While not everyone in Wisconsin welcomes manufacturing behemoth Foxconn, educators anticipate a variety of jobs for engineering graduates and research opportunities.
Plans by Taiwanese manufacturer Foxconn to build a $10 billion electronics plant in Mount Pleasant, Wis., have their share of detractors. Critics fault the promised taxpayer subsidies of up to $4.5 billion and say the money could be put to better use on schools, health care, and roadwork. They question how many of the projected 13,000 jobs will actually go to Wisconsin residents, noting that Chicago lies just a 90 minute drive away. And, citing reports of air and water pollution attributed to the firm in China, they worry about the environmental impact on rural Racine County and its acres of wetlands from a 22 million-square-foot facility—the equivalent of 300 football fields—that will run through millions of gallons of water daily.
But what nay-sayers have dubbed the “Fox Con,” the state’s leading engineering schools are calling an opportunity. Educators anticipate a demand for engineering graduates trained not just in manufacturing but in data analytics, remote medicine, and smart transportation and the possibility of collaboration with Foxconn on research and development.
“Foxconn will need engineers from a wide range of disciplines, including those educated in the area of advanced manufacturing,” says Ian Robertson, engineering dean at the University of Wisconsin, Madison. “The College of Engineering will continue to work with Foxconn and our other industrial partners to provide them with the engineering workforce they need for their business to be successful.” While he’s confident his students will have what it takes to succeed in manufacturing, Robertson is aware that Foxconn’s diverse business interests extend beyond the manufacture of liquid-crystal-display panels for Sharp brand televisions, the intent of the Mount Pleasant plant. The 8K+5G technology involved, which combines ultrasharp 8K definition and superfast 5G wireless speeds, has wider potential applications.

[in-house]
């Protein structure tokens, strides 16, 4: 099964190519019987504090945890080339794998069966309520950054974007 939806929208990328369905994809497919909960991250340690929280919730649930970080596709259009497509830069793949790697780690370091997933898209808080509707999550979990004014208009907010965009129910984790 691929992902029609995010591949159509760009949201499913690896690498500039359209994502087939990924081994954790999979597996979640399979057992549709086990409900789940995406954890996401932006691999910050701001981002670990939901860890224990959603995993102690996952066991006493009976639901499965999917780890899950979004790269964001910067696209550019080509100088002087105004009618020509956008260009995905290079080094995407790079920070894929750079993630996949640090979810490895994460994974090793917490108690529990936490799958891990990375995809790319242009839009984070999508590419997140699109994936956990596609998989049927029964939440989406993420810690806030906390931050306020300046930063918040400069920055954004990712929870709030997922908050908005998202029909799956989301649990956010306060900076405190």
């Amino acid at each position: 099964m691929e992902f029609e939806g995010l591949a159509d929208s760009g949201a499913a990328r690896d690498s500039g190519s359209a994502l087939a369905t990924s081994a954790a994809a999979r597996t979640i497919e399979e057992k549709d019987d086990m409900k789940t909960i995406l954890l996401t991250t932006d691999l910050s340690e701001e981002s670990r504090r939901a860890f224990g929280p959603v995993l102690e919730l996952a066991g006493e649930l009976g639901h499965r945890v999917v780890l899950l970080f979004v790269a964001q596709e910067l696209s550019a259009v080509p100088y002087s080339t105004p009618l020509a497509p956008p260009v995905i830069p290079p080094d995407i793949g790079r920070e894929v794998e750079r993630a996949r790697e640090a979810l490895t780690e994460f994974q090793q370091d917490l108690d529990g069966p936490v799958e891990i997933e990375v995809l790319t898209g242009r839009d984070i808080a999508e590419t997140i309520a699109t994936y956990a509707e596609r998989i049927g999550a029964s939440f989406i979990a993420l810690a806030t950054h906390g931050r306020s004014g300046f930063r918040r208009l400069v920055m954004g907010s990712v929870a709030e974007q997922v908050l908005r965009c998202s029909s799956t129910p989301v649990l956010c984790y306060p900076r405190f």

As the world’s largest contract manufacturer of consumer electronics, supplying Apple, among others, Foxconn may offer more than employment of engineering graduates. “Beyond the obvious activities associated with the core plant activities, the Foxconn project presents exciting opportunities in the use of connected and autonomous vehicles for freight delivery as well as people movement,” Robertson says. “This is an area of research expertise within our College of Engineering, and I can envision the faculty and students being engaged in technology development as well as assessment of its effectiveness and connectivity to the associated regional development.”
Foxconn has held numerous meetings with various schools and colleges at UW–Madison to learn about the breadth of talent that is available, Robertson says. According to the Wisconsin State Journal, Chancellor Rebecca Blank hopes her campus’s research strength “particularly in medicine and engineering—could boost the company’s ambitions in the field of medical imaging.” Recounting her informal talks with Foxconn executives, she told the paper, “My main message was: There is a world-class university in Madison, Wisconsin. If you came to this state, there are many ways in which we can help you do your work even better.”